Of late, digital learning has been a bit of a hot topic, so the Tupu Youth Library in Otara couldn't be more relevant.
The library is the base for a series of after-school workshops designed for primary aged children, to unleash their creative potential digitally.
Spark, Auckland Council and Huawei are all in on the initiative, providing pilot workshops to try out emerging technologies.
For the past five weeks there has been a group of 15 to 20 6-8 year olds participating in the after school sessions twice weekly.
Among the activities being explored music and video editing are the top choices and creative software packages have been connected to Huawei tablets and wearable technology.
Quite a few of the children don’t actually have access to internet or internet-enabled devices at home, so they’re encouraged to experiment and create as their hearts so desire.
Community library manager, Richard Misilei, says it’s been great being able to open the door to the digital world for the kids who attend Tupu.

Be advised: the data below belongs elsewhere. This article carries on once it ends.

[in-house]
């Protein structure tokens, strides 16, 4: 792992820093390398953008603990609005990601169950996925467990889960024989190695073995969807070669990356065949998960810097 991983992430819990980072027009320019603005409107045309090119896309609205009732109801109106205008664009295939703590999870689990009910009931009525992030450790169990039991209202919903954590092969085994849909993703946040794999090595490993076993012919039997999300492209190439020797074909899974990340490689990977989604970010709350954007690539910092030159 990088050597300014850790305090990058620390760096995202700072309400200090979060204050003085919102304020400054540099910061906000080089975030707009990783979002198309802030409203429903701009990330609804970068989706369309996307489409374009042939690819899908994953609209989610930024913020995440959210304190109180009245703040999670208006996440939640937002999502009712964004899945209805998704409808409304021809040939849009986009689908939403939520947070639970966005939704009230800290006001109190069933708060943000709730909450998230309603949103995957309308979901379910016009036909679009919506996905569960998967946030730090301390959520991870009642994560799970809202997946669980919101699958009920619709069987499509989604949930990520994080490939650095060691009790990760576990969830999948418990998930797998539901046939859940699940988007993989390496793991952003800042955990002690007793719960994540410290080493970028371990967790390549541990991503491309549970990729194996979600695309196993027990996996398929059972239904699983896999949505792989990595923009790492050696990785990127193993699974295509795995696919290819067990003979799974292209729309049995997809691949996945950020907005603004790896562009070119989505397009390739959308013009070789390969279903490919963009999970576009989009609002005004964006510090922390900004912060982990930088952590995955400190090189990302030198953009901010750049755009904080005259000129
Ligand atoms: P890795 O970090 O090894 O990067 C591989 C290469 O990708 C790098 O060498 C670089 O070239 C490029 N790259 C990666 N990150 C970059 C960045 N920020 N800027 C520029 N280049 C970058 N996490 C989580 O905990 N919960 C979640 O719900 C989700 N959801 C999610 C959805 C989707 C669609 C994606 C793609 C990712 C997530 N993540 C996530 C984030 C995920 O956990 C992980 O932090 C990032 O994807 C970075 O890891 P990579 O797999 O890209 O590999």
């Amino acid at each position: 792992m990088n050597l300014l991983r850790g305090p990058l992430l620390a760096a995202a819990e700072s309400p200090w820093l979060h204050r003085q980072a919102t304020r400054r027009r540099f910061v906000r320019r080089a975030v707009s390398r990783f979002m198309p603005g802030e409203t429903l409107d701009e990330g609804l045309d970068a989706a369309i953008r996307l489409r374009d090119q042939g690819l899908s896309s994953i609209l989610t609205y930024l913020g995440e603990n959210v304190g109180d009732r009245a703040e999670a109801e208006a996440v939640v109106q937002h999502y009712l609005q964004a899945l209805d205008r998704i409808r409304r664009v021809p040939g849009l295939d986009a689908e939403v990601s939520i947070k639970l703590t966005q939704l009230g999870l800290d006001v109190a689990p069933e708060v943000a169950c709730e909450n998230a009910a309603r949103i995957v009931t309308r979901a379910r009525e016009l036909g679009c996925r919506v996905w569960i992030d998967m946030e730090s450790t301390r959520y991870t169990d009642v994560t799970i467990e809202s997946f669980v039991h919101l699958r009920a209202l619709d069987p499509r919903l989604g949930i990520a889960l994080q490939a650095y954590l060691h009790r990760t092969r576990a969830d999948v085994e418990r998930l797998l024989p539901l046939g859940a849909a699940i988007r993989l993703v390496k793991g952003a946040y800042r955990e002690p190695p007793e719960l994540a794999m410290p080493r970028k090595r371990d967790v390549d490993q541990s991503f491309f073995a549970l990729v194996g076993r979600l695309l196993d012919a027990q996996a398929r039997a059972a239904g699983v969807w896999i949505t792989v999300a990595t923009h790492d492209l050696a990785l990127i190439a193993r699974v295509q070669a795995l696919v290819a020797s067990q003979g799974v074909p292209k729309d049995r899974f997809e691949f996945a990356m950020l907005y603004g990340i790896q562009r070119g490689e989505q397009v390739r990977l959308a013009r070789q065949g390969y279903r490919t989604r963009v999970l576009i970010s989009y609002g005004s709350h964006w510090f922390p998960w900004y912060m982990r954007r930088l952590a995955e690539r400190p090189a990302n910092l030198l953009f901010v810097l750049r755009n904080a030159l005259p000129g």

“The partnership with Huawei and Spark has allowed us to offer that,” he explains.
Vanessa Sorenson is Spark Digital’s GM of enterprise, she says there is so much to learn from seeing these kids in their element and in the digital world.
“Unleashing the potential of all New Zealanders is what we’re all about, and Spark is excited to be behind a truly useful service, digitally empowering Tupu Youth Library to create an experimental space for kids to try-out the latest in cool tech,” says Sorenson.
“Initially the team expected that the most exciting outputs would be the production of things - music, movies, art - through the gadgets and software available. But the real magic is in seeing moments of learning and creativity flash across the kids’ faces,” she adds.
At Tupu, Huawei tablets and wearables are connected to Huawei’s cloud platform which allows the kids to store and share their creations with friends and family.
The pilot scheme has become a regular feature at the library, and will continue to run during the school term for two afternoons a week.